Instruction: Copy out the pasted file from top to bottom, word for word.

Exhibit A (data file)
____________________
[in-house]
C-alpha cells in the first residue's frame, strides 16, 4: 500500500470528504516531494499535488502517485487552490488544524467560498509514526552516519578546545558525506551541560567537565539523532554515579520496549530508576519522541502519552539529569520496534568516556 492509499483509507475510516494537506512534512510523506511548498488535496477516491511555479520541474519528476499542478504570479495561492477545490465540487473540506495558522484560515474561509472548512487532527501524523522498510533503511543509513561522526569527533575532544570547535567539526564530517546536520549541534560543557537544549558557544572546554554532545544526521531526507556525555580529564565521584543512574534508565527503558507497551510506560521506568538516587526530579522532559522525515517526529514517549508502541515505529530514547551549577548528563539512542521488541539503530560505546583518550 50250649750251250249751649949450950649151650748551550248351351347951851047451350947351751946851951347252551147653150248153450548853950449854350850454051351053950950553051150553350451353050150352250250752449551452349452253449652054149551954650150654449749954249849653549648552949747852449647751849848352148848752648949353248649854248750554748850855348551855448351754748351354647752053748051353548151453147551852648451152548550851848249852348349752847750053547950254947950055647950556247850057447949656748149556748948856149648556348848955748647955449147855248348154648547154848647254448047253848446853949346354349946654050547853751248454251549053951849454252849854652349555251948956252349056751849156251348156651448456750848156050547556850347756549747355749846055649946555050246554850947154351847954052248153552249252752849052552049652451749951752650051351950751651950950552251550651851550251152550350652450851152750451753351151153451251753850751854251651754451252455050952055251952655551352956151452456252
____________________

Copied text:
[in-house]
C-alpha cells in the first residue's frame, strides 16, 4: 500500500470528504516531494499535488502517485487552490488544524467560498509514526552516519578546545558525506551541560567537565539523532554515579520496549530508576519522541502519552539529569520496534568516556 492509499483509507475510516494537506512534512510523506511548498488535496477516491511555479520541474519528476499542478504570479495561492477545490465540487473540506495558522484560515474561509472548512487532527501524523522498510533503511543509513561522526569527533575532544570547535567539526564530517546536520549541534560543557537544549558557544572546554554532545544526521531526507556525555580529564565521584543512574534508565527503558507497551510506560521506568538516587526530579522532559522525515517526529514517549508502541515505529530514547551549577548528563539512542521488541539503530560505546583518550 50250649750251250249751649949450950649151650748551550248351351347951851047451350947351751946851951347252551147653150248153450548853950449854350850454051351053950950553051150553350451353050150352250250752449551452349452253449652054149551954650150654449749954249849653549648552949747852449647751849848352148848752648949353248649854248750554748850855348551855448351754748351354647752053748051353548151453147551852648451152548550851848249852348349752847750053547950254947950055647950556247850057447949656748149556748948856149648556348848955748647955449147855248348154648547154848647254448047253848446853949346354349946654050547853751248454251549053951849454252849854652349555251948956252349056751849156251348156651448456750848156050547556850347756549747355749846055649946555050246554850947154351847954052248153552249252752849052552049652451749951752650051351950751651950950552251550651851550251152550350652450851152750451753351151153451251753850751854251651754451252455050952055251952655551352956151452456252